Undying struggle for the disabled people in Kenya


On July 23, 1964, a group of people with disabilities went to State House, Nairobi, to seek audience with Kenya’s first Prime Minister, Jomo Kenyatta, who later became President.

They wanted him to intervene for what they termed as extreme exclusion from society. The group ended up spending the whole night outside State House, but they never got a chance to see him.

This was one of the earliest attempts in independent Kenya by people living with disabilities to lobby for their rights. That they never addressed the President is telling on the importance the government attached to the matter. Those camping at the scene were drawn from the Association for the Physically Disabled of Kenya and the Christen Blinden Mission (CBM).

So started a long history of struggle for recognition, which somewhat came to fruition with the enactment of a new Constitution in 2010 that largely guarantees equal rights for everyone.

The discrimination of disabled persons could have stemmed from the community’s expectations that a person with bigger muscles and healthier limbs meant a better working force to benefit the society. It also meant a stronger fighting force to defend it.

 Kenya’s earliest recorded initiative to care for persons with disability dates back to the Second World War when the Salvation Army established a programme to rehabilitate men blinded in the war. The initiative later became the country’s first school for the blind. However, the most vocal and noticeable society can be traced to 1953, with the creation of the first institution to give specialised services to people with disabilities. The Association for the Physically Disabled of Kenya was formed by the colonial Legislative Council. A number of non-governmental organisations were also formed, which included the CBM.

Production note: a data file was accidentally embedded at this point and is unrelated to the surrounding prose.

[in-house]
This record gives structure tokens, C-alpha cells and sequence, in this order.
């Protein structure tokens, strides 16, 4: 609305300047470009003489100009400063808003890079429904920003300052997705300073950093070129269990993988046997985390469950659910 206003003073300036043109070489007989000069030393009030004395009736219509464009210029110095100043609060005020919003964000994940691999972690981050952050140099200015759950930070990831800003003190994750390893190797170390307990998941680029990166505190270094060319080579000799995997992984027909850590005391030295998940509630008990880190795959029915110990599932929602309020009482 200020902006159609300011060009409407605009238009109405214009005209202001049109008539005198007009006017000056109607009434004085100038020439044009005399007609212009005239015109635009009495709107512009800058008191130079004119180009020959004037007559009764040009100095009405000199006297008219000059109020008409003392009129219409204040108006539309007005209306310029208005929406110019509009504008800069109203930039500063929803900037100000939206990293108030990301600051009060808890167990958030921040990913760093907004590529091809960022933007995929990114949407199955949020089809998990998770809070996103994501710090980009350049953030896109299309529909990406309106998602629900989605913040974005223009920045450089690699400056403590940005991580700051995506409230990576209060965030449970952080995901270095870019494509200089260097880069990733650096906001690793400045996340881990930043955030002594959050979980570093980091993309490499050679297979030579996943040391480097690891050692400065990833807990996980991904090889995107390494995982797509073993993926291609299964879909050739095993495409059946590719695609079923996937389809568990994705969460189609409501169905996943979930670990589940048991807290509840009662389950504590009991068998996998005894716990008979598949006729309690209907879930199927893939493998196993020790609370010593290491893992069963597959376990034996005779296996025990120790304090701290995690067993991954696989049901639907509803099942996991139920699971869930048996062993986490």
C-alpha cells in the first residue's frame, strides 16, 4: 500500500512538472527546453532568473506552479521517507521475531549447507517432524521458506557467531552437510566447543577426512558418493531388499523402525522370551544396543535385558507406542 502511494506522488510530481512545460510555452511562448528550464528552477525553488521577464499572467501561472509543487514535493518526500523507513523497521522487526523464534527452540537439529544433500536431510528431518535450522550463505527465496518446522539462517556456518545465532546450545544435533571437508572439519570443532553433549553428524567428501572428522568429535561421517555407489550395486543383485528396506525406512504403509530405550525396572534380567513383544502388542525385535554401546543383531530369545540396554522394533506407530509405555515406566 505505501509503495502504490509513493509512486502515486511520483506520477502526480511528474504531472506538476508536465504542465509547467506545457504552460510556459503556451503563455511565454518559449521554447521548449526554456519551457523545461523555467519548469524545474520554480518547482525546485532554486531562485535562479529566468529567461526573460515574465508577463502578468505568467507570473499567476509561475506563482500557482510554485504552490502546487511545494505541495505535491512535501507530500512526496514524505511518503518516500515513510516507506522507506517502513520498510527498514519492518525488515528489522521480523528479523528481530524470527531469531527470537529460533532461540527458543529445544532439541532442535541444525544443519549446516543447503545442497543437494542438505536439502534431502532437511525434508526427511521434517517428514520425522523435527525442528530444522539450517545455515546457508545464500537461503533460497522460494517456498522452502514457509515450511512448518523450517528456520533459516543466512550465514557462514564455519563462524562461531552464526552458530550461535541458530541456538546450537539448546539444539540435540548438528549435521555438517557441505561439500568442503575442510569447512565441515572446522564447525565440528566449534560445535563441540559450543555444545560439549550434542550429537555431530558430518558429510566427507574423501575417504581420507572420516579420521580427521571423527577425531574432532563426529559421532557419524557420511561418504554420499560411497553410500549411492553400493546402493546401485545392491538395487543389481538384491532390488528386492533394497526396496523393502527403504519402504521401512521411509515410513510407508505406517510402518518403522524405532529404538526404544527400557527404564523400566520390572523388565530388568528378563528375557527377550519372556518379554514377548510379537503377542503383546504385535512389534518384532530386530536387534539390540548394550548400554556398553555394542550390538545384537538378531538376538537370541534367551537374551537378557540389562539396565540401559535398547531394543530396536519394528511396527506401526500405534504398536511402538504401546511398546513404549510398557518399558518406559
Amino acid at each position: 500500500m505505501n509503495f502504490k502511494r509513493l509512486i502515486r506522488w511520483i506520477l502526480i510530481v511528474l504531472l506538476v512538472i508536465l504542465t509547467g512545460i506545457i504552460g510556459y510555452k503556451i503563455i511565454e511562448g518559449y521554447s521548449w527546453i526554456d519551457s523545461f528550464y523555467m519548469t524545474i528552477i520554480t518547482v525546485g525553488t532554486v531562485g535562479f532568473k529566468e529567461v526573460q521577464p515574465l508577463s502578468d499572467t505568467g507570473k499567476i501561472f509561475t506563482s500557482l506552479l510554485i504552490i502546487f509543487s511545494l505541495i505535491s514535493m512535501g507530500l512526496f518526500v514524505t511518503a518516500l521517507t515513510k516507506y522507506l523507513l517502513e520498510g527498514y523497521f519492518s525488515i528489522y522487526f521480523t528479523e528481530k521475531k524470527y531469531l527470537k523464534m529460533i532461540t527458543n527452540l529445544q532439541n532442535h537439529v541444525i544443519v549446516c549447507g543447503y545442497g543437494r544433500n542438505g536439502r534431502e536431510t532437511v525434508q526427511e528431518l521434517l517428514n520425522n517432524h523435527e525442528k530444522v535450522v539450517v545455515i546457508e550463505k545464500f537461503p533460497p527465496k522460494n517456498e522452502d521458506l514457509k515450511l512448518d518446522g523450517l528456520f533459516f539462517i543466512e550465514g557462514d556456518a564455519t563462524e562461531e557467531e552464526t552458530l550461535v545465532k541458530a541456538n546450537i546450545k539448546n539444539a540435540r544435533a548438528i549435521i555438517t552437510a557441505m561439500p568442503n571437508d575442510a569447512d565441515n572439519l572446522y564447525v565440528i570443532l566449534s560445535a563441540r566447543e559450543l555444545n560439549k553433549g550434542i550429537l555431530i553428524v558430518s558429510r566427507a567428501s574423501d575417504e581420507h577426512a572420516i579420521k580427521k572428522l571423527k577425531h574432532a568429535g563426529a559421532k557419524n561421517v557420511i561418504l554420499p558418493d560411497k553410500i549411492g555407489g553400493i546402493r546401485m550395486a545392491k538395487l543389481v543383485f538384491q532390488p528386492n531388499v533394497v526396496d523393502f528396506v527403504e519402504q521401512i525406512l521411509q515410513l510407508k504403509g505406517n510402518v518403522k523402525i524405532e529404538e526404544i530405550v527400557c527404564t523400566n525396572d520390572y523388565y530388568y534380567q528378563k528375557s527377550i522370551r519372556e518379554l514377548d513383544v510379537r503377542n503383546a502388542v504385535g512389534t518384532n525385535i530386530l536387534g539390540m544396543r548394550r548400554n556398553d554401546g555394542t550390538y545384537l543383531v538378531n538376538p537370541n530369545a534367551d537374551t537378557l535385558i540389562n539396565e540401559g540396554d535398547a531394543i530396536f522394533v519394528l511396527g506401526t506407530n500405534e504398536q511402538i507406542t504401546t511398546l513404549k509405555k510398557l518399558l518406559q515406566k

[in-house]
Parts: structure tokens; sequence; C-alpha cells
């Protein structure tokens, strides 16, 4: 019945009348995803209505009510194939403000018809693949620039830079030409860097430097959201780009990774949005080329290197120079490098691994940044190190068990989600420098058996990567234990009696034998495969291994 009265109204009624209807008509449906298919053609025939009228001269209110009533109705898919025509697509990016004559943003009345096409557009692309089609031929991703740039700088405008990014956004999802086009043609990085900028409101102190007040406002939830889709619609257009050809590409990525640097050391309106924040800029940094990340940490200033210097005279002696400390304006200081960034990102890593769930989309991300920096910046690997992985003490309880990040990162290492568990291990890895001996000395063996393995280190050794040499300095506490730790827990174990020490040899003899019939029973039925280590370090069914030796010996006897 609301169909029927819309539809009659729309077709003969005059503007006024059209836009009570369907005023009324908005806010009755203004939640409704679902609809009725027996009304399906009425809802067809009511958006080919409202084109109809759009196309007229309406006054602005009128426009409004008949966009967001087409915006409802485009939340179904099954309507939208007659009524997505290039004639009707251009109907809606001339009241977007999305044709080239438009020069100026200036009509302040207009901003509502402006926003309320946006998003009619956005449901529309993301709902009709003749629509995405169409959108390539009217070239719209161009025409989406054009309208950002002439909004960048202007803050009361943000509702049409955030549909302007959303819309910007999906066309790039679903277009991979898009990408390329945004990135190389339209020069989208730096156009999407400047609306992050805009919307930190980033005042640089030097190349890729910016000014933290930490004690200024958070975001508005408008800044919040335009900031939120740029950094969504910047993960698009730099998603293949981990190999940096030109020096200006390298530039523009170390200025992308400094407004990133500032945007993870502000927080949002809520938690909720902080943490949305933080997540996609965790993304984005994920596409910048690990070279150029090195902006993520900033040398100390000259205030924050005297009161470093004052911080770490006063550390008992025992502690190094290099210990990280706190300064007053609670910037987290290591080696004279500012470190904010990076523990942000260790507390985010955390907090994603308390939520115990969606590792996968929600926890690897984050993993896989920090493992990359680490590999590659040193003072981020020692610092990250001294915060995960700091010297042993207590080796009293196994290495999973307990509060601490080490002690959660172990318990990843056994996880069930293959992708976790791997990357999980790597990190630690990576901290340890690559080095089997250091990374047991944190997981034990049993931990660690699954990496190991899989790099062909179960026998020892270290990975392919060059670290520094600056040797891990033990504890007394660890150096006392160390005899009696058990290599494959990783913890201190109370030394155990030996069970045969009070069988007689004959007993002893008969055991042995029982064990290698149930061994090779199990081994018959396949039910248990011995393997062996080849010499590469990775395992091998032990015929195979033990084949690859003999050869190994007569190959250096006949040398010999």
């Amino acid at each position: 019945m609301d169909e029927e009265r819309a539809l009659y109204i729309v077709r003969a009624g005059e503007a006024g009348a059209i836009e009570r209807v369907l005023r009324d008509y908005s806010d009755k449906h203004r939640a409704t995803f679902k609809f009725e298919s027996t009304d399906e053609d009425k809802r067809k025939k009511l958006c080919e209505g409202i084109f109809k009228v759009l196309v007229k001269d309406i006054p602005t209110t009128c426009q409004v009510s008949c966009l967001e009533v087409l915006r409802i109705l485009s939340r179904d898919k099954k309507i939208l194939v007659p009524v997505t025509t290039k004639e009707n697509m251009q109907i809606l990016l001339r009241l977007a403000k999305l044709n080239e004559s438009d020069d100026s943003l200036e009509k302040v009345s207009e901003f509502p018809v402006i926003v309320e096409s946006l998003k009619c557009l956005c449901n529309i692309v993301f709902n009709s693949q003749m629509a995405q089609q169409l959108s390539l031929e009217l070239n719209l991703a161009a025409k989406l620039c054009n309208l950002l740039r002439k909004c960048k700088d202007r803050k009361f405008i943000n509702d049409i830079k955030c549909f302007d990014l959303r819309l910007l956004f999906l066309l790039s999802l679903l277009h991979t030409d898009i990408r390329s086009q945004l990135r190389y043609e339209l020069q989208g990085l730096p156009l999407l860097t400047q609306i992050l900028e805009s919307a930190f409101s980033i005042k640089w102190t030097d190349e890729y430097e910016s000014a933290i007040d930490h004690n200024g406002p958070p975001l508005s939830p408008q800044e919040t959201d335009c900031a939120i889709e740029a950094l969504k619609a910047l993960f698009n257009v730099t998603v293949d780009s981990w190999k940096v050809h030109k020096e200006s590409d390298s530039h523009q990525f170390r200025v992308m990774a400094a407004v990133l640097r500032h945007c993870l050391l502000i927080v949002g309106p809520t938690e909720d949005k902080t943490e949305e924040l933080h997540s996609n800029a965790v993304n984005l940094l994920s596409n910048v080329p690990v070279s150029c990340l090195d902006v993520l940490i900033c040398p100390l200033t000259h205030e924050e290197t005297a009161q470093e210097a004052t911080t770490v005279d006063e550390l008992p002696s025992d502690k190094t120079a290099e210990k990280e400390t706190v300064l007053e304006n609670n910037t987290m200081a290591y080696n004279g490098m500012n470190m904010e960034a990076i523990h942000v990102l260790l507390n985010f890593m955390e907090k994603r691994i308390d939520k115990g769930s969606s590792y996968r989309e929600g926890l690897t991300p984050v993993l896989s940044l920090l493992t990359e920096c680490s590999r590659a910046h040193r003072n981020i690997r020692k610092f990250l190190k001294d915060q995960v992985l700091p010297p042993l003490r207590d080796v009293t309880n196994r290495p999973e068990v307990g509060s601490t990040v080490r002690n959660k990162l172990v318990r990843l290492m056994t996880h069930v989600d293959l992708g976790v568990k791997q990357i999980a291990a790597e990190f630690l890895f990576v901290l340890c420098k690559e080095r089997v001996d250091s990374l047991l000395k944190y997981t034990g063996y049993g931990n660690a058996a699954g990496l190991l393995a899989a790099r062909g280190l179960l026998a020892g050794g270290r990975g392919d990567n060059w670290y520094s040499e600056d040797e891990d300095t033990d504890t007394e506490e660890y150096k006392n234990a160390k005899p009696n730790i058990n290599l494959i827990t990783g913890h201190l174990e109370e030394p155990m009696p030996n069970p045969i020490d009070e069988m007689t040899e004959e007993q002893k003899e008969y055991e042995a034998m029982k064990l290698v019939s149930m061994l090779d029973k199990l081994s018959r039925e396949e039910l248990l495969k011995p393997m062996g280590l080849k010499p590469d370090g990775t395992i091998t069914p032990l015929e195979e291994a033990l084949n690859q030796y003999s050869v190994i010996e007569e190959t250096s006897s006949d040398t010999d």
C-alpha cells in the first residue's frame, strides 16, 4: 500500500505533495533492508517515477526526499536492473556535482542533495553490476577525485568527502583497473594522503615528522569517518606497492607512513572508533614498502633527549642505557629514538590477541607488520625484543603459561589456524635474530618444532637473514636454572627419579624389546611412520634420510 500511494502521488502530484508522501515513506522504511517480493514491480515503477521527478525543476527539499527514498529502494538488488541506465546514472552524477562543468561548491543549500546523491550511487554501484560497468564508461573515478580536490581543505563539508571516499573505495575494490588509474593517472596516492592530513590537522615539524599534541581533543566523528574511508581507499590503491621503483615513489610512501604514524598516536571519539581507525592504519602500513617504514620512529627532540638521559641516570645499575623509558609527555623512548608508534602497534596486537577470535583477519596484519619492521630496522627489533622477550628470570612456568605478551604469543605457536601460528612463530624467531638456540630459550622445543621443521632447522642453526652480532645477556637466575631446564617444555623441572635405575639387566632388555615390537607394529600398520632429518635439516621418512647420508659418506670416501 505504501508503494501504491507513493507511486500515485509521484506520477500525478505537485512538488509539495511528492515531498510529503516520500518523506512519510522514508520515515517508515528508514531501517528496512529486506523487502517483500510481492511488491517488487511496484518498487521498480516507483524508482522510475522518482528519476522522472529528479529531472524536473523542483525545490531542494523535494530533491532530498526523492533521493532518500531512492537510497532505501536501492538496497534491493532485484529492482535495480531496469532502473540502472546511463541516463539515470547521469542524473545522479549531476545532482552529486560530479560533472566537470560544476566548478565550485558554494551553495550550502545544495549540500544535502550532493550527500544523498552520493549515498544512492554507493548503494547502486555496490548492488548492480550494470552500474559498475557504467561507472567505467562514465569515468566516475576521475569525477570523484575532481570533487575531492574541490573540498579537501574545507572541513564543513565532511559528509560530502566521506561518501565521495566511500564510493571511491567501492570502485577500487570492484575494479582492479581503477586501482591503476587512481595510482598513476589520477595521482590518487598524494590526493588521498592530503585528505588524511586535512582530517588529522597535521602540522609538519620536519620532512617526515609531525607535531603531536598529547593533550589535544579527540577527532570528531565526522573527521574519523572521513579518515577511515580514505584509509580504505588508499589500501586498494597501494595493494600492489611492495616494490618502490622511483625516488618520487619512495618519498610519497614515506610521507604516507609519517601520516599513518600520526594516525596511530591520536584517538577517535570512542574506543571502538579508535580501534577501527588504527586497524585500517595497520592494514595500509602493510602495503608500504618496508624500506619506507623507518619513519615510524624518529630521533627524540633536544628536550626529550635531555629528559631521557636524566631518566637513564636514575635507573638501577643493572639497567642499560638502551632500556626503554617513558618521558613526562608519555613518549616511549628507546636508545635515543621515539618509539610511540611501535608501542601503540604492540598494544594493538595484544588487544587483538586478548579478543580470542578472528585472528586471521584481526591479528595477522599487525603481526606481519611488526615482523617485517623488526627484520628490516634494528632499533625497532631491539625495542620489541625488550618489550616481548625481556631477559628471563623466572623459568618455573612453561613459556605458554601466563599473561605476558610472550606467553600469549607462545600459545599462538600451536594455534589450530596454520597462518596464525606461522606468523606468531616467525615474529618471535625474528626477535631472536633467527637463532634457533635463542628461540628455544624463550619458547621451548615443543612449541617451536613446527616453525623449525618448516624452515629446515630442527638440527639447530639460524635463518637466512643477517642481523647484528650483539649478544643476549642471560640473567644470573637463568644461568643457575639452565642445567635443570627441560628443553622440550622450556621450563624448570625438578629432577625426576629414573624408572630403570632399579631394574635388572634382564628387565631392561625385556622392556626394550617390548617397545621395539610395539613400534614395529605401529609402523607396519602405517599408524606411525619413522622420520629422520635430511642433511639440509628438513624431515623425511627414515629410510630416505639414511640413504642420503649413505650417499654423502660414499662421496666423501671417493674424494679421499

Over the next two decades, disability activism grew in leaps and bounds up to the late 1980s when a number of national and community based organisations began advocacy work. Incidentally, major efforts in disability activism coincided with events elsewhere in the world where similar organisations were being formed to press for equal rights.

These groups were mainly formed and managed by persons with disabilities to advocate and to pressurise for services and participation in national development. The oldest such organisation was the Kenya Union for The Blind established in 1959. Others who have been in operation for some time include the Kenya National Association of the Deaf (1987) and the Kenya Society of the Physically Handicapped (1986).

Intellectual disabilities

Over time, organisations have developed a strong advocacy voice especially on the rights of people with intellectual disabilities. The oldest organisation is the Kenya Association for Intellectually Handicapped. Others include the Autism Society of Kenya and the Kenya Society for the Mentally Handicapped.

In 1989, the national associations and 130 community based organisations came together to form United Disabled Persons of Kenya (UDPK). UDPK became an umbrella body with a strong voice and negotiation capacity to champion disability rights. With its wide network, the organisation mobilises people with disabilities and other stakeholders for events such as the UN International Day for Persons with Disabilities.

It was responsible for the nomination of Josephine Sinyo, a blind woman, into Parliament in 1999. In 1990, the government appointed a task force to review all laws relating to people with disabilities. The People with Disabilities Act that was enacted in 2003 is the product of this recommendation of this task force.

Samuel Tororei, the former vice chairman of the Association of Persons with Disability Kenya, says the ‘Bomas Draft’ was a good step by the government in showing support for disabled. The draft was one among several that were drawn during Kenya’s push for a new constitution in the past decade.

“The government has shown initiative in honouring our push for recognition into law but it is failing in implementation. We would be happy with more, but this is still a good step for us,” he says. In the current constitution, their rights are enshrined in Chapter 4, Article 18.